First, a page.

Vasopressin should be used with great caution for the treatment of hypotension in septic shock, according to results from an international research team published today in the online open access journal Critical Care. Their experiments -- conducted in pigs -- show it can significantly reduce blood flow to vital organs.
Vasopressin should be used with great caution for the treatment of hypotension in septic shock, according to results from an international research team published today in the online open access journal Critical Care. Their experiments - conducted in pigs - show it can significantly reduce blood flow to vital organs.
AdvertisementThe peptide hormone vasopressin is being developed as a new therapy for the hemodynamic support of septic shock and vasodilatory shock due to systemic inflammatory response syndrome.
Previously, the compound has been shown to increase blood pressure in septic shock that fails to respond to catecholamines. However, the safety of vasopressin treatment in humans with septic shock is yet to be proven. Now, researchers in Iceland, Switzerland, and the US, have tested the effects of vasopressin on pancreatic, renal, and hepatic perfusion in pigs and discovered that the compound causes severe disturbances in blood flow in these organs.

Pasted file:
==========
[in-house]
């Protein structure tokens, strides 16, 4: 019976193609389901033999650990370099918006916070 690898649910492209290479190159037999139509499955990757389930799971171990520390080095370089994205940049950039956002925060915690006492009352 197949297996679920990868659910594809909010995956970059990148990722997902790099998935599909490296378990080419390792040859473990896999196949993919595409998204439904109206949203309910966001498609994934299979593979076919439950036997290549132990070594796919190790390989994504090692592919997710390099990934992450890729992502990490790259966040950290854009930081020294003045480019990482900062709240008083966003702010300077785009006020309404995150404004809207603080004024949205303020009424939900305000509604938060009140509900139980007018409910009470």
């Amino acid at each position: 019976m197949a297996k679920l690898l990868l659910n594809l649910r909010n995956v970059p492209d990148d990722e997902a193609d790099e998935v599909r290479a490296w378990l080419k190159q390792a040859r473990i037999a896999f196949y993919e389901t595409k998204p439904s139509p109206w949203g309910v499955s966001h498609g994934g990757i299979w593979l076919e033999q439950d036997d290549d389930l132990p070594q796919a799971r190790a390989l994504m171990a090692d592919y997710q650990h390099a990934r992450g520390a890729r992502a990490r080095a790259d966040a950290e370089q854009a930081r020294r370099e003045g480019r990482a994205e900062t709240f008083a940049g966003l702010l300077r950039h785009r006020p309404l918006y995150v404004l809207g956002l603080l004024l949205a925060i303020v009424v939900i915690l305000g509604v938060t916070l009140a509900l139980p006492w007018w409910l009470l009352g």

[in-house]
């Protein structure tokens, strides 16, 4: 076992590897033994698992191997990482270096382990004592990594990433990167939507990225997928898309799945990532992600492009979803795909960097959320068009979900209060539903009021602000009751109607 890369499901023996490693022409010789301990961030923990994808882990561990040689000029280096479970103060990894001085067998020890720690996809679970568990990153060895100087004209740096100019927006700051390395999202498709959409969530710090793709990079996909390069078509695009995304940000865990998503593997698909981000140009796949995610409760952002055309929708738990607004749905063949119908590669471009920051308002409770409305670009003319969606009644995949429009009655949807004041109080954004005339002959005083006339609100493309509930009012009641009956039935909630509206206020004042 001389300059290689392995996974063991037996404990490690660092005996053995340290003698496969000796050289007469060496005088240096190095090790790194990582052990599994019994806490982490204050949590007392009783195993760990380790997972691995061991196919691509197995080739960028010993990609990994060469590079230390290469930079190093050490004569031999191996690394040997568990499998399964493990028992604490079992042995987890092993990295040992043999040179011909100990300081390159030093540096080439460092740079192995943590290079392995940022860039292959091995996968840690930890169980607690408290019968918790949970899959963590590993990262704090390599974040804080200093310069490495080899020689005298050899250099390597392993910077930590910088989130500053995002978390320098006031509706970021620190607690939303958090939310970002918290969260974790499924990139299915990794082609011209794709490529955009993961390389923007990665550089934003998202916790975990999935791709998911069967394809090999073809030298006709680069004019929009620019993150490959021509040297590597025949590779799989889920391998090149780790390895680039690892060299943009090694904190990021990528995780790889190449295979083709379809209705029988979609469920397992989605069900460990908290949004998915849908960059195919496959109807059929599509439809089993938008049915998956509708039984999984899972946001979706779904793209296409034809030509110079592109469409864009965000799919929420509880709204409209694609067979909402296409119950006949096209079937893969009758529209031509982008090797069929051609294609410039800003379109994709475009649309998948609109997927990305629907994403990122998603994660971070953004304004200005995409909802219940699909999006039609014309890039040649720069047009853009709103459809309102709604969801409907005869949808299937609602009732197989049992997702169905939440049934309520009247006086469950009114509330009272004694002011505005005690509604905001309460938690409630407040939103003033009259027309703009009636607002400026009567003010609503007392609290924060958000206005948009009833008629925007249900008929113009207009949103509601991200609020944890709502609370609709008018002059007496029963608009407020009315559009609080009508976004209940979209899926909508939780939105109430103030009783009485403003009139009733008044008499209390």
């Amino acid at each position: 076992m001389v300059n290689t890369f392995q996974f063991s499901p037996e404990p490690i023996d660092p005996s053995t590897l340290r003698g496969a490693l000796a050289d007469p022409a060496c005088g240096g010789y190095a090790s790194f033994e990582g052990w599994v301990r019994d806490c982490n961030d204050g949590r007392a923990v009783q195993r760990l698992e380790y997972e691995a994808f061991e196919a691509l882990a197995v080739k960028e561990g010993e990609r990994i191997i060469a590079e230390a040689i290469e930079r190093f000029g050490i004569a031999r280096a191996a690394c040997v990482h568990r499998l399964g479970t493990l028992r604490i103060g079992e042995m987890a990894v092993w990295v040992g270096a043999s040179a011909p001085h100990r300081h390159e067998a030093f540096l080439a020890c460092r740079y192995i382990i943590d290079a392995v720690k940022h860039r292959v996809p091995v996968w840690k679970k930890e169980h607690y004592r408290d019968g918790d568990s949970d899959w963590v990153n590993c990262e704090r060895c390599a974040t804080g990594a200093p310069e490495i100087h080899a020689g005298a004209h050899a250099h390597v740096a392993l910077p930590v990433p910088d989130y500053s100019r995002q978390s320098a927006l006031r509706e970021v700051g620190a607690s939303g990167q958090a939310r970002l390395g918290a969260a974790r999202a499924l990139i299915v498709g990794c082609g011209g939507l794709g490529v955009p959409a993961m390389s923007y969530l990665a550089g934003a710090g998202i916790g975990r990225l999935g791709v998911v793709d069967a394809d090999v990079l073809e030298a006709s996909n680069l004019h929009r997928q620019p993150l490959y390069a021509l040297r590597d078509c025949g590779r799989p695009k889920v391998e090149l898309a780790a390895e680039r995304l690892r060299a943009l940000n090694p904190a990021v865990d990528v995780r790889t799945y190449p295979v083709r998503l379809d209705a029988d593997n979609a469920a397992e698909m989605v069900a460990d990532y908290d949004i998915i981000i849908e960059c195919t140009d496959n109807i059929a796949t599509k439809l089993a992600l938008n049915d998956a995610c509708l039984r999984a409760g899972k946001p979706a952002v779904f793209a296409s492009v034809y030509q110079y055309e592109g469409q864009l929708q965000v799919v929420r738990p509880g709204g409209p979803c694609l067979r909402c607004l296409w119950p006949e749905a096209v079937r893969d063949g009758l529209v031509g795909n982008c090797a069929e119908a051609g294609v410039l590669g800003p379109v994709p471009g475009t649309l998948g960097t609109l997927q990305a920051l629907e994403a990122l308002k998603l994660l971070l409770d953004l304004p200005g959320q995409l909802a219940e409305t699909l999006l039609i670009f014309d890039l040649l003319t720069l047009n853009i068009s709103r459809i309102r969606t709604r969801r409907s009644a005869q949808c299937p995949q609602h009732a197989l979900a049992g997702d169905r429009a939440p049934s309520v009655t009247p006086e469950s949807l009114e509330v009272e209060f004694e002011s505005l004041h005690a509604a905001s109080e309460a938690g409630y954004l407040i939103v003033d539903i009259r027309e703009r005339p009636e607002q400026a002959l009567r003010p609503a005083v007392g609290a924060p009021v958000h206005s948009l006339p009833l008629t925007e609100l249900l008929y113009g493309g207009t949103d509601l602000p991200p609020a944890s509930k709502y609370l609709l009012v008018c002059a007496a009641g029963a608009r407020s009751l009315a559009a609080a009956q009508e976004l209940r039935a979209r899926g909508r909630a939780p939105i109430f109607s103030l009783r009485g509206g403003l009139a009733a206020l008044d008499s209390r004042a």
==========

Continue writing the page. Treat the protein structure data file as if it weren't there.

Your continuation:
Dr Vladimir Krejci of the Department of Anesthesiology, Washington University School of Medicine, in St. Louis, Missouri, and colleagues investigated the effects of vasopressin on pigs divided into in four groups. Group S (sepsis) and group SV (sepsis/vasopressin) were exposed to fecal peritonitis, while Group C and Group V were non-septic controls. The team measured regional blood flow in the hepatic and renal arteries, the portal vein, and the celiac trunk by means of ultrasonic transit time flowmetry.
They found that in septic shock, vasopressin markedly decreased blood flow (by 58%) in the portal vein within an hour, and even after three hours the reduction stood at 45%. Flow was unchanged in the hepatic artery and increased in the celiac trunk, but was unchanged in the liver. Microcirculatory blood flow in the pancreas also fell considerably and, to a lesser extent, in the kidney. The investigation also revealed that increased urine output does not necessarily reflect increased renal blood flow and so may not be a useful indicator of the effects of a particular treatment.
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